Sidley Austin Discusses Delaware Chancery’s Latest Guidance on Poison Pills

In a tale of what is old is new again, the Delaware Court of Chancery reviewed the propriety of a poison pill — a bulwark of the 1980s takeover era — but in the context of shareholder activism against the backdrop of the COVID-19 pandemic. Vice Chancellor Kathaleen McCormick’s detailed review of the pertinent case law and fact-specific decision to permanently enjoin The Williams Companies, Inc.’s extraordinary 5% poison pill offers a number of lessons for directors considering the adoption or renewal of a similar device. The Williams Cos. S’holder Litig. (Del. Ch. Feb. 26, 2021).

In March 2020, as the COVID-19 pandemic was tightening its grip on the United States, the company implemented a stockholder rights plan, or poison pill, with what the Court called an “extreme, unprecedented collection of features”:

  • a 5% trigger;
  • a definition of “acquiring persons” that captured derivative interests like warrants and options;
  • an “acting in concert,” or “wolfpack,” provision that expanded the plan’s trigger further to aggregate the parallel activities of stockholders; and
  • an unusually limited “passive investor” exemption.

The company’s board of directors adopted the plan after two meetings in mid-March 2020 (having had a rights plan “on the shelf” and being last briefed on the plan in October 2019), but litigation revealed that most directors had not considered the plan’s features other than the 5% trigger and did not receive a draft of the plan before deciding to adopt it. Although poison pills were originally developed as a tool to help a board address a known threat of a takeover or rapid accumulation of shares, the Williams board acted preemptively (i.e., in the absence of a particular threat). The board was concerned that the company’s stock price decline due to the pandemic and oil price volatility might encourage shareholder activism or other attempts to opportunistically purchase substantial influence or even control.

While the Court noted that the board’s process was “less than perfect,” it was not the process that led the Court to enjoin the pill. To the contrary, the Court found that the board was composed largely of independent, outside directors who conducted a good faith and reasonable investigation under the circumstances. Rather, the Court determined that the pill’s terms and the circumstances in which it was deployed fell short of the board’s obligations under the Unocal line of cases. Unocal is a situationally-specific form of enhanced scrutiny, that requires a board to satisfy a two-prong test to defend the propriety of a defensive measure. First, the board must show it had reasonable grounds “to conclude a threat to the corporate enterprise existed.”  Second, the board must show that the defensive measure was “reasonable in relation to the threat posed.”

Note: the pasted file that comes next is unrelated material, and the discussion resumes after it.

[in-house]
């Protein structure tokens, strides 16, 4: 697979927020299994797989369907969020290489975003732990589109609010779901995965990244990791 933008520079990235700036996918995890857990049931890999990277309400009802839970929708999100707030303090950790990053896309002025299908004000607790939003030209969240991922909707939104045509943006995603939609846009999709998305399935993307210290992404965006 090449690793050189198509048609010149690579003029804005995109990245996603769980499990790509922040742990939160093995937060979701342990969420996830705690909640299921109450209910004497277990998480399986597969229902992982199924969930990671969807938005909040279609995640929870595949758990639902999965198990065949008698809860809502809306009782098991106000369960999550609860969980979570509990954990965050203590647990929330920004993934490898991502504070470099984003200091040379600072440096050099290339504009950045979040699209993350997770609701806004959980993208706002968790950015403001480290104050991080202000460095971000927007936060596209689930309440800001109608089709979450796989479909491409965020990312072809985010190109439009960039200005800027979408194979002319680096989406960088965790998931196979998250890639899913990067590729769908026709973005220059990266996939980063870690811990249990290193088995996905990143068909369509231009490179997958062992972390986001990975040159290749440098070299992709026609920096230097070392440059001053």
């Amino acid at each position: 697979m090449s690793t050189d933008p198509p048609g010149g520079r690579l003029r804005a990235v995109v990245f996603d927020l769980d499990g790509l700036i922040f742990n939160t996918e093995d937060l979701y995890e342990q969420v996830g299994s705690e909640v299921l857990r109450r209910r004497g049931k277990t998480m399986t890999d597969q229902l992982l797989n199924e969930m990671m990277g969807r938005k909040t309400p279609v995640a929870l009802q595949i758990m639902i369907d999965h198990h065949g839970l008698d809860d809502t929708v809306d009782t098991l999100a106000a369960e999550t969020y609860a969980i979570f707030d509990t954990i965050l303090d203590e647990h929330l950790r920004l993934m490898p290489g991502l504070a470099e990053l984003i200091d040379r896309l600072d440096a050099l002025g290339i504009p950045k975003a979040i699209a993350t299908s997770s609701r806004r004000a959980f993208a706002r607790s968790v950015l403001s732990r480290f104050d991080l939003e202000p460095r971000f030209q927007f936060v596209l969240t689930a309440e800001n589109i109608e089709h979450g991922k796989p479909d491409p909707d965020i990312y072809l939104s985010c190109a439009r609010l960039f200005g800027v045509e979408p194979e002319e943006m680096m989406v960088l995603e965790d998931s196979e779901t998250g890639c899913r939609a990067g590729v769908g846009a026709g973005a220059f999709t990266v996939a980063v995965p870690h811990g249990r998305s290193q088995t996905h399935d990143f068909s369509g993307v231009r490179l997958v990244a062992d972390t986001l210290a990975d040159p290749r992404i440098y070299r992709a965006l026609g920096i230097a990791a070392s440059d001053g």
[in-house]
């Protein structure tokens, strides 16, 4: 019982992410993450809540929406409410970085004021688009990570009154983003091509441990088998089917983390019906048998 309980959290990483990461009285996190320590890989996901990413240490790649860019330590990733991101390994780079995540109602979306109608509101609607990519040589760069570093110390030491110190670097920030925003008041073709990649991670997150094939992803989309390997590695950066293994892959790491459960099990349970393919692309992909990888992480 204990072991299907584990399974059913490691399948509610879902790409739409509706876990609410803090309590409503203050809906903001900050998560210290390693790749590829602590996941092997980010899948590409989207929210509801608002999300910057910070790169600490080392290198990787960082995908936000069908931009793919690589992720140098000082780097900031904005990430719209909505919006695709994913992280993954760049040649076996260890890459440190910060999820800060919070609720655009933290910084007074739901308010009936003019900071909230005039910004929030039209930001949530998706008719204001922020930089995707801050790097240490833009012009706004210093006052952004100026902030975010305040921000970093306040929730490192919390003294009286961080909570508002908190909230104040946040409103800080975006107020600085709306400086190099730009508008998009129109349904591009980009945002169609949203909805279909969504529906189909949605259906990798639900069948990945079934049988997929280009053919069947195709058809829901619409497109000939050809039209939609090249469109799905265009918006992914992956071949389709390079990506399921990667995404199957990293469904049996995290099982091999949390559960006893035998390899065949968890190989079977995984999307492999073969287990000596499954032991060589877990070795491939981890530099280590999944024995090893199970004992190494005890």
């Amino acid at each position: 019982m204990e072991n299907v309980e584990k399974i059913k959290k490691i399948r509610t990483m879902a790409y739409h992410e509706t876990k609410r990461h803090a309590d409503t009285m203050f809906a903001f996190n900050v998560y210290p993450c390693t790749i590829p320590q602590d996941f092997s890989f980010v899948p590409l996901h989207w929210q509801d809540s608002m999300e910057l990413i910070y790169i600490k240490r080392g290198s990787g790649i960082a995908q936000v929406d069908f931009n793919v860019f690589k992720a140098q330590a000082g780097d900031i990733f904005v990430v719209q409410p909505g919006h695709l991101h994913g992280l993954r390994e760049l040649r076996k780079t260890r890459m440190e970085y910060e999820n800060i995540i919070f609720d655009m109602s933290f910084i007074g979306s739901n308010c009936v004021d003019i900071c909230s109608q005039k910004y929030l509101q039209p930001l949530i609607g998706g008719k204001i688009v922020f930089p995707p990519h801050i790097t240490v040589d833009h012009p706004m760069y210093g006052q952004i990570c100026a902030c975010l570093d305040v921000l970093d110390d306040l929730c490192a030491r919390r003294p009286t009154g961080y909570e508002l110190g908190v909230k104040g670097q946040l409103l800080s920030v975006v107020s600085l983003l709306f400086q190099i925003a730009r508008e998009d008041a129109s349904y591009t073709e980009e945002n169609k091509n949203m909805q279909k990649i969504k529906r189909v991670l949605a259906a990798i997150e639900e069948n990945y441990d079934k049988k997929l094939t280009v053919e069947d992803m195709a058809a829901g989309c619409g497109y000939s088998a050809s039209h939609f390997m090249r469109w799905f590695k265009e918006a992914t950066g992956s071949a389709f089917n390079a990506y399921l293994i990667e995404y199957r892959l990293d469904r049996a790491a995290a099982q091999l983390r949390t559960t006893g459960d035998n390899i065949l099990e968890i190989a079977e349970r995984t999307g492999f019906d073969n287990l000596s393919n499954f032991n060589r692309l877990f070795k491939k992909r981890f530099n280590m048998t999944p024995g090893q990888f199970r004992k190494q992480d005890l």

It is noteworthy that the Court applied the Unocal level of scrutiny to the adoption of the pill, rather than a decision of the board not to dismantle or redeem the pill, noting the entrenchment effect of any pill by its nature. Although it is true that since Moran v. Household International, Inc., Delaware courts have subjected stockholder challenges to pills to intermediate scrutiny under Unocal, the Williams pill was adopted on a “clear day” and not in response to a specific activist or hostile takeover threat.

The Court concluded for purposes of the first Unocal prong that the board was not acting in response to any specific threat but rather was acting “pre-emptively to interdict hypothetical future threats.” The evidence suggested the board’s concerns encompassed a desire to prevent activism while the company’s stock price was depressed; the parallel threat of short-termism prevailing or distracting management; and finally that the pill would act as an early warning device if any stockholder acquired 5% or more of the company’s stock. None of these passed muster; the first two were rejected because they were purely speculative and not cognizable threats. As for the third, the Court assumed for purposes of its analysis (but did not hold) that a pill could provide a company with early warning of an accumulation of stock. Here the parties focused on a hypothetical “lightning strike” attack, in which an insurgent rapidly and stealthily continues to accumulate a large stake after crossing the 5% threshold for Schedule 13D filings, but no public disclosure is made until the 10-day deadline under the applicable federal securities laws.

In turning to the second Unocal prong, the Court found that the pill was not reasonable in relation to the assumed threat (the “lightning strike”). For starters, the Court held that a 5% trigger for a “regular” poison pill (i.e., excluding tax NOL pills) was practically without precedent. The sole other company to adopt such a plan did so “in the face of a campaign launched by an activist who owned 7% of the company’s outstanding shares.” Each of the other 20 plans adopted in the three weeks following the company’s had a higher threshold. And the Court went on to note that the plan’s other features exceeded what would be necessary to foreclose the lightning-strike attack.